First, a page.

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In 1991, although the company was performing well, dark shadows were on the horizon for DISCO. Chairman Hitoshi Mizorogi, the head of sales division at the time, felt a loss of the competitiveness and saw a decline in market share for dicers (precision cutting equipment). Additionally, one more person, Kazuma Sekiya, who was the nephew of the president of DISCO at the time, had already developed an image processing machine as an engineer, but he felt a sense of crisis regarding “the lack of competitiveness of DISCO’s dicers compared to those of other companies”. To propose the development of new equipment designed to suit the needs of customers, he approached Chairman Mizorogi directly.

DISCO’s booth
at SEMICON 1992
The order was issued on January 1st, 1992. The goal of the “X project” was to develop new equipment that could be presented at SEMICON Japan 1992 at the end of the year. Kazuma Sekiya was a third year employee and was appointed the leader of a team dedicated to the development of new equipment, where the average age of the project members was 25 years old.

In that year, our company moved ahead with a restructuring plan because of a depression in the semiconductor industry. The restructuring plan included: cutting wages for management positions above administrative executive, regulation of overtime work, introducing early retirement, and canceling our new project for a horizontal diffusion furnace. In fiscal year 1992, we made a loss for the second time since the institution’s formation. In such a situation, the members of ‘Project X’ focused on the tasks ahead of them with high motivation as a united group.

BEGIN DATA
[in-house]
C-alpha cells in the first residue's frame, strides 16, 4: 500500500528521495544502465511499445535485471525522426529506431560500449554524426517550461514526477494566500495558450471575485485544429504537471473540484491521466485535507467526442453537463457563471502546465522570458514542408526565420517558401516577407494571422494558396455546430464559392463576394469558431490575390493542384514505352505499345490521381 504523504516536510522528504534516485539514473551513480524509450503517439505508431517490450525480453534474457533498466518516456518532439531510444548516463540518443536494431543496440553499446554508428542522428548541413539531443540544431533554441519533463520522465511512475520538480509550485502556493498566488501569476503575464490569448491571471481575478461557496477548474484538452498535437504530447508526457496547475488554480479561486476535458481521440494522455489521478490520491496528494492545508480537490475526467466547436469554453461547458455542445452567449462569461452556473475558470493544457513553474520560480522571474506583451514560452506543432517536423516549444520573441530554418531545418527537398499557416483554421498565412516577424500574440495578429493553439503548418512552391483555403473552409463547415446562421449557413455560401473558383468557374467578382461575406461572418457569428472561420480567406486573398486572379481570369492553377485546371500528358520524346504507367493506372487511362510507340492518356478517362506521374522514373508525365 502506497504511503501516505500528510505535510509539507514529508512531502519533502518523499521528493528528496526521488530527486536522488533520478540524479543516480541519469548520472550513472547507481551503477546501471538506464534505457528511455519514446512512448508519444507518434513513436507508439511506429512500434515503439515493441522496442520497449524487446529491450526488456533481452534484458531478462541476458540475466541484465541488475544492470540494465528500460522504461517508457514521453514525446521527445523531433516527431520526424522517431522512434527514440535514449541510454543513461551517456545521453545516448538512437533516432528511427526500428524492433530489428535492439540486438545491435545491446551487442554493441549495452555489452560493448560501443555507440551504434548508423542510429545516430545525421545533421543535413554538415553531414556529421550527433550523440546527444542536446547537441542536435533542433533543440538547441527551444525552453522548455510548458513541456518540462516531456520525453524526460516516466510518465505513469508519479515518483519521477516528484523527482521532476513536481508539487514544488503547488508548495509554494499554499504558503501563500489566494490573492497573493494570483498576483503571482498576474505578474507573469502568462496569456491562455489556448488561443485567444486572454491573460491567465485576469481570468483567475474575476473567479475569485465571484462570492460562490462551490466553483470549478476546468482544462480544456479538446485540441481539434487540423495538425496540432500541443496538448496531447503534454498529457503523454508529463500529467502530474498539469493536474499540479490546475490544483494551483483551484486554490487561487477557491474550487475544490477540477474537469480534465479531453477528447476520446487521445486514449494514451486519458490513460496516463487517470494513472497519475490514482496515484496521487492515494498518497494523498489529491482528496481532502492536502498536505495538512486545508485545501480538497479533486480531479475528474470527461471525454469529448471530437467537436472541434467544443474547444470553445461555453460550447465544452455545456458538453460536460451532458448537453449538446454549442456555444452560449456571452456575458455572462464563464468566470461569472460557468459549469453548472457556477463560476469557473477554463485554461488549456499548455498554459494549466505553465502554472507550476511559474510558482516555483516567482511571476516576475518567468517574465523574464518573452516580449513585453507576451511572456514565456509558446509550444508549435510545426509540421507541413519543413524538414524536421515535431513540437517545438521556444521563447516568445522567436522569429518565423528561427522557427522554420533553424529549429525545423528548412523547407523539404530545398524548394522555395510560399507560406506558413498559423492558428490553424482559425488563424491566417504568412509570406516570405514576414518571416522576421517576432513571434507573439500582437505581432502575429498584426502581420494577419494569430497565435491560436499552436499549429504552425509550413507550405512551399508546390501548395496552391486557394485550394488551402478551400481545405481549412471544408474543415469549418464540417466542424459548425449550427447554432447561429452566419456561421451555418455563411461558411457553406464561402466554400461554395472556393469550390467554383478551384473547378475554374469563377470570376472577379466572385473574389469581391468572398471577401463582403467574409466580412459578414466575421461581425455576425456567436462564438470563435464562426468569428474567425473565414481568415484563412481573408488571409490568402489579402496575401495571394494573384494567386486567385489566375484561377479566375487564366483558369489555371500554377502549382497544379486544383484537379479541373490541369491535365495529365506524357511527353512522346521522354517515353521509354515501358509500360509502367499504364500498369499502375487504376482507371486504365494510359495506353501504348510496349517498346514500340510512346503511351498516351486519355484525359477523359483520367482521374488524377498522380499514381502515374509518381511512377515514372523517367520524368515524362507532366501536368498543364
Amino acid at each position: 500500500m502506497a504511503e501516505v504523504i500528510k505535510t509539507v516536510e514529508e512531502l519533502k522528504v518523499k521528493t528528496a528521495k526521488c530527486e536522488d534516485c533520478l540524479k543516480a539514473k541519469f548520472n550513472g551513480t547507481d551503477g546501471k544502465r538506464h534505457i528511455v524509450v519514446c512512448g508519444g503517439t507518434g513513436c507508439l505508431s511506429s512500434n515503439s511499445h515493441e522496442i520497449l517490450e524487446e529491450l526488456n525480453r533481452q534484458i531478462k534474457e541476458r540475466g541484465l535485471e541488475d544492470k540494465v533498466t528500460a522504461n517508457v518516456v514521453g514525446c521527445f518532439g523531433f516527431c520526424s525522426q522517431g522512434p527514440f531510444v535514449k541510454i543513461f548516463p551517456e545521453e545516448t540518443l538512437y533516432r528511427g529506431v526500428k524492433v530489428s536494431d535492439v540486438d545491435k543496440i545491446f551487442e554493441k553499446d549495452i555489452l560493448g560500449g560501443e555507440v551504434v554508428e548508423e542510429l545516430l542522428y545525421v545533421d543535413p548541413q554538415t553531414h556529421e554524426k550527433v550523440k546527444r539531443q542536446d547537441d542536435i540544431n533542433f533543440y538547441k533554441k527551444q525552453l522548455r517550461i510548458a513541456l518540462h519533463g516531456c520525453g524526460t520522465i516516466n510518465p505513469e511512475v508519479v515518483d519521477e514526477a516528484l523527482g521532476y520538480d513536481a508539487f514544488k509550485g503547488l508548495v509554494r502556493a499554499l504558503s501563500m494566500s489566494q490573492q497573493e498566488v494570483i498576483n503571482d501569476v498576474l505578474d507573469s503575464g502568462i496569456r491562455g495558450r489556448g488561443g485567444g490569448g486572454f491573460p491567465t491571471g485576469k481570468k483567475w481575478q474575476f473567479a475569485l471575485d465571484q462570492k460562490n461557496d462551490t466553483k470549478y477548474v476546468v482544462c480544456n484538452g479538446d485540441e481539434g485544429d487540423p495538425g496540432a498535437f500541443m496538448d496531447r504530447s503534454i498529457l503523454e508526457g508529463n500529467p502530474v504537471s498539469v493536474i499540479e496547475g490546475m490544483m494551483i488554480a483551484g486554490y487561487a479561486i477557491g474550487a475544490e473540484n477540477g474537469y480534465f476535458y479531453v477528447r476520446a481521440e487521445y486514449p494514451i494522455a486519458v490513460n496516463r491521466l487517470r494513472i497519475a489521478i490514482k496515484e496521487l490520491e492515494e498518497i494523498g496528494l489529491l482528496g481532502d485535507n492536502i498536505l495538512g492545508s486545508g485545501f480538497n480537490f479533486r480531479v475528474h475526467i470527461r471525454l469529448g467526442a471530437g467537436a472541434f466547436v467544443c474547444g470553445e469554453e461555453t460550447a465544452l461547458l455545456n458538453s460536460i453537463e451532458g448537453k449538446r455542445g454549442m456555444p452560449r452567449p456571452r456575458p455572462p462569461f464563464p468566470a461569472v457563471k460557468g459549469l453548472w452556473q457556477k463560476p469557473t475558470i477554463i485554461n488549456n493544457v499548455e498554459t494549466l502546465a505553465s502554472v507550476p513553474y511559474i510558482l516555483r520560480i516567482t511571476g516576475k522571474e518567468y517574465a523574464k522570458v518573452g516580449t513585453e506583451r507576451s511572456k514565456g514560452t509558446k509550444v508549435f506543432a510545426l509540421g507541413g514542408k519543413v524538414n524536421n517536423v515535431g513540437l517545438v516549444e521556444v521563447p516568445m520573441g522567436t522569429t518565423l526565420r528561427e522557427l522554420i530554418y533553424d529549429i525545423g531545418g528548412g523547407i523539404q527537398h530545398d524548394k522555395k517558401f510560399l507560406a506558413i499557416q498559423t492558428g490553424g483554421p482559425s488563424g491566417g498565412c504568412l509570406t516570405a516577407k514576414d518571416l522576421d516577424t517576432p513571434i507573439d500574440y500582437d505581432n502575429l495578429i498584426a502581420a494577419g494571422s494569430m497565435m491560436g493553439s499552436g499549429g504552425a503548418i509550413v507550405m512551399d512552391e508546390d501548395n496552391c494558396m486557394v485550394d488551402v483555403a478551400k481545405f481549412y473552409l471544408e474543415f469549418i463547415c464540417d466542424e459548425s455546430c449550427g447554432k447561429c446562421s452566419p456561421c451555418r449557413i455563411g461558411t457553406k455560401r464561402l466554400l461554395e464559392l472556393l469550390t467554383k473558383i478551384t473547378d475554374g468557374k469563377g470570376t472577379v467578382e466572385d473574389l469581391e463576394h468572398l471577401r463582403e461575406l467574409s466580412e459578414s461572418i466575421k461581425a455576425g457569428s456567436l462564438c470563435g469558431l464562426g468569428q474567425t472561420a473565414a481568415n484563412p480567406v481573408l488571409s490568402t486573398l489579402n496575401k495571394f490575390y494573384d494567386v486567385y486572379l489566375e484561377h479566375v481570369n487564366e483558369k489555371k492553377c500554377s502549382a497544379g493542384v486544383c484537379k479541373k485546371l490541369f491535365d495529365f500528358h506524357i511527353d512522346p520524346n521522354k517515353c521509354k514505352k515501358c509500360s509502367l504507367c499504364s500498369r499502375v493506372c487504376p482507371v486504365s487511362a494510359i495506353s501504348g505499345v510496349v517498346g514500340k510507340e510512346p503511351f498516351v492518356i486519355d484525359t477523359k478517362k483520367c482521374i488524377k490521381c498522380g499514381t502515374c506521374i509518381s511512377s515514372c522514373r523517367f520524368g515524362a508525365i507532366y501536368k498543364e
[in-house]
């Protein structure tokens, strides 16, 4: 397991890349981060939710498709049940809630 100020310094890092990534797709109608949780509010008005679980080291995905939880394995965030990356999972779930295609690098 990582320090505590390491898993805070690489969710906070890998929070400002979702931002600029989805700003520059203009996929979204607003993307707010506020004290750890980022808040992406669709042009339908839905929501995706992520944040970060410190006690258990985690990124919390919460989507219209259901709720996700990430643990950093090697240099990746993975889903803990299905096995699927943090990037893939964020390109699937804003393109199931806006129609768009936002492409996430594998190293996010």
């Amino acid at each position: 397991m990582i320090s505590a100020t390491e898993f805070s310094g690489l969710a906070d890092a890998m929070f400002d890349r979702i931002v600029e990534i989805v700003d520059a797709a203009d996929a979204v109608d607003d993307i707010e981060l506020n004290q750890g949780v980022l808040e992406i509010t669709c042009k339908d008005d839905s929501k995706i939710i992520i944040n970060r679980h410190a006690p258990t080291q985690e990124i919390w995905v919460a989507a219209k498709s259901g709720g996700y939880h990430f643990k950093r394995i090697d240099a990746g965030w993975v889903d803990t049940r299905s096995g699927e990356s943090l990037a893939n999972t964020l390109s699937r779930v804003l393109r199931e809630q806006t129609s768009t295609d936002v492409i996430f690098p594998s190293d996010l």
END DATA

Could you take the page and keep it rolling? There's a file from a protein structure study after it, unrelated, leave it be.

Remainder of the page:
In this project, they sought an unprecedented amount of miniaturization and cost reduction. The existing semi-automatic dicer was 850 mm in width, but the DAD320 was the smallest in the industry with a width of 500 mm. Furthermore, by thoroughly rethinking what a dicer should be, the design of every part was reviewed. As a result, the number of parts was greatly reduced, while fundamental performance was improved. In addition, progress was made towards the commonization of parts, which had not received much prior attention. The project members sacrificed their weekends, fought day and night, and succeeded in bringing about a cost reduction of more than 30%.

On December 2nd, the DFD620 and DFD640 fully automatic dicing saws and ten DAD320 semi automatic dicing saws were on display at DISCO’s booth at SEMICON. The young team had succeeded in developing groundbreaking equipment in the short period of a year.

Afterwards, the annual business performance for fiscal year 1993 returned to black figures thanks to the brand-new products rolled out to the market which matched with customer needs. Subsequently, the X project did not just create a number of different products, but also greatly changed our existing way of work, including how we viewed development time and cost. This success story continues to be told in the office and became big turning point for DISCO’s growth.

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